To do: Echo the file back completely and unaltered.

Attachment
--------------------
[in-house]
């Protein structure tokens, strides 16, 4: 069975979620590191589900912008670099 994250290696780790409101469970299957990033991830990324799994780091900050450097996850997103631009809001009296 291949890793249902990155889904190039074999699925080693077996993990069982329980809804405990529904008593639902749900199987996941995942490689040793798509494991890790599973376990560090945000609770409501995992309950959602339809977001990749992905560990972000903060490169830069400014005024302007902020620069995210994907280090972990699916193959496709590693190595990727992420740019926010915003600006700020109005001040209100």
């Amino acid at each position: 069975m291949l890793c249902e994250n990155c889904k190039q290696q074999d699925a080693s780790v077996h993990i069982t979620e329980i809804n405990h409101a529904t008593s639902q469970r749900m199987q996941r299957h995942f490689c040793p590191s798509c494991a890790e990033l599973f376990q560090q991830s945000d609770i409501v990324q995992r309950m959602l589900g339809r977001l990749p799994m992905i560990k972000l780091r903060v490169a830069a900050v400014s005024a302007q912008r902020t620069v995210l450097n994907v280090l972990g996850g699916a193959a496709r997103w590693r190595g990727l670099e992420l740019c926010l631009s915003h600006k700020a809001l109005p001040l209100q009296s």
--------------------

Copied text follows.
[in-house]
């Protein structure tokens, strides 16, 4: 069975979620590191589900912008670099 994250290696780790409101469970299957990033991830990324799994780091900050450097996850997103631009809001009296 291949890793249902990155889904190039074999699925080693077996993990069982329980809804405990529904008593639902749900199987996941995942490689040793798509494991890790599973376990560090945000609770409501995992309950959602339809977001990749992905560990972000903060490169830069400014005024302007902020620069995210994907280090972990699916193959496709590693190595990727992420740019926010915003600006700020109005001040209100």
């Amino acid at each position: 069975m291949l890793c249902e994250n990155c889904k190039q290696q074999d699925a080693s780790v077996h993990i069982t979620e329980i809804n405990h409101a529904t008593s639902q469970r749900m199987q996941r299957h995942f490689c040793p590191s798509c494991a890790e990033l599973f376990q560090q991830s945000d609770i409501v990324q995992r309950m959602l589900g339809r977001l990749p799994m992905i560990k972000l780091r903060v490169a830069a900050v400014s005024a302007q912008r902020t620069v995210l450097n994907v280090l972990g996850g699916a193959a496709r997103w590693r190595g990727l670099e992420l740019c926010l631009s915003h600006k700020a809001l109005p001040l209100q009296s």